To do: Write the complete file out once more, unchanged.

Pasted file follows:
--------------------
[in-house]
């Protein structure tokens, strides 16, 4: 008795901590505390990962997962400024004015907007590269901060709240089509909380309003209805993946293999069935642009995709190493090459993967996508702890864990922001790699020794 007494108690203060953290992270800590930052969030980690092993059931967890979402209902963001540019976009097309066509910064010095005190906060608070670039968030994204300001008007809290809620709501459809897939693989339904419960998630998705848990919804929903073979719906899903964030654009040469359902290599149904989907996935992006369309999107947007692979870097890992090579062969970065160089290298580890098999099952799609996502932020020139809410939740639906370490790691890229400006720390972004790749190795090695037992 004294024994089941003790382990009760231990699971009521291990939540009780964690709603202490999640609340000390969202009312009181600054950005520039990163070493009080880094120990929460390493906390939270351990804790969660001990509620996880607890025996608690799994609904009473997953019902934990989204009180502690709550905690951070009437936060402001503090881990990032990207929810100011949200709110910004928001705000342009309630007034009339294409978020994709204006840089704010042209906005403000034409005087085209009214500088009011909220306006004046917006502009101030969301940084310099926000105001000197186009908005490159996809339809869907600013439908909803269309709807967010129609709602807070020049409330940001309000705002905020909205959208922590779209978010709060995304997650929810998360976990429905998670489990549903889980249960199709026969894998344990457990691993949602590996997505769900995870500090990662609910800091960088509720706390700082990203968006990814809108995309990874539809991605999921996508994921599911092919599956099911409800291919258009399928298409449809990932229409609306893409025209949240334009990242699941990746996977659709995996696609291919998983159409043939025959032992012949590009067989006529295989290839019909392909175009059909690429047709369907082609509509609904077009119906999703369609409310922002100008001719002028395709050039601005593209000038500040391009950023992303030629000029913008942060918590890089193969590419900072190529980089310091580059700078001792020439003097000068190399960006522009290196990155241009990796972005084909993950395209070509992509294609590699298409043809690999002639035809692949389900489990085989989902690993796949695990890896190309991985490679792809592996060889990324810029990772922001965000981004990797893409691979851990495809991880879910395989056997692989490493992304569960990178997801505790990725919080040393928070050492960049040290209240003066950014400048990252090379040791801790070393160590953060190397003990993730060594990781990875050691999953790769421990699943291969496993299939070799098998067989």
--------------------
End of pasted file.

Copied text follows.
[in-house]
């Protein structure tokens, strides 16, 4: 008795901590505390990962997962400024004015907007590269901060709240089509909380309003209805993946293999069935642009995709190493090459993967996508702890864990922001790699020794 007494108690203060953290992270800590930052969030980690092993059931967890979402209902963001540019976009097309066509910064010095005190906060608070670039968030994204300001008007809290809620709501459809897939693989339904419960998630998705848990919804929903073979719906899903964030654009040469359902290599149904989907996935992006369309999107947007692979870097890992090579062969970065160089290298580890098999099952799609996502932020020139809410939740639906370490790691890229400006720390972004790749190795090695037992 004294024994089941003790382990009760231990699971009521291990939540009780964690709603202490999640609340000390969202009312009181600054950005520039990163070493009080880094120990929460390493906390939270351990804790969660001990509620996880607890025996608690799994609904009473997953019902934990989204009180502690709550905690951070009437936060402001503090881990990032990207929810100011949200709110910004928001705000342009309630007034009339294409978020994709204006840089704010042209906005403000034409005087085209009214500088009011909220306006004046917006502009101030969301940084310099926000105001000197186009908005490159996809339809869907600013439908909803269309709807967010129609709602807070020049409330940001309000705002905020909205959208922590779209978010709060995304997650929810998360976990429905998670489990549903889980249960199709026969894998344990457990691993949602590996997505769900995870500090990662609910800091960088509720706390700082990203968006990814809108995309990874539809991605999921996508994921599911092919599956099911409800291919258009399928298409449809990932229409609306893409025209949240334009990242699941990746996977659709995996696609291919998983159409043939025959032992012949590009067989006529295989290839019909392909175009059909690429047709369907082609509509609904077009119906999703369609409310922002100008001719002028395709050039601005593209000038500040391009950023992303030629000029913008942060918590890089193969590419900072190529980089310091580059700078001792020439003097000068190399960006522009290196990155241009990796972005084909993950395209070509992509294609590699298409043809690999002639035809692949389900489990085989989902690993796949695990890896190309991985490679792809592996060889990324810029990772922001965000981004990797893409691979851990495809991880879910395989056997692989490493992304569960990178997801505790990725919080040393928070050492960049040290209240003066950014400048990252090379040791801790070393160590953060190397003990993730060594990781990875050691999953790769421990699943291969496993299939070799098998067989």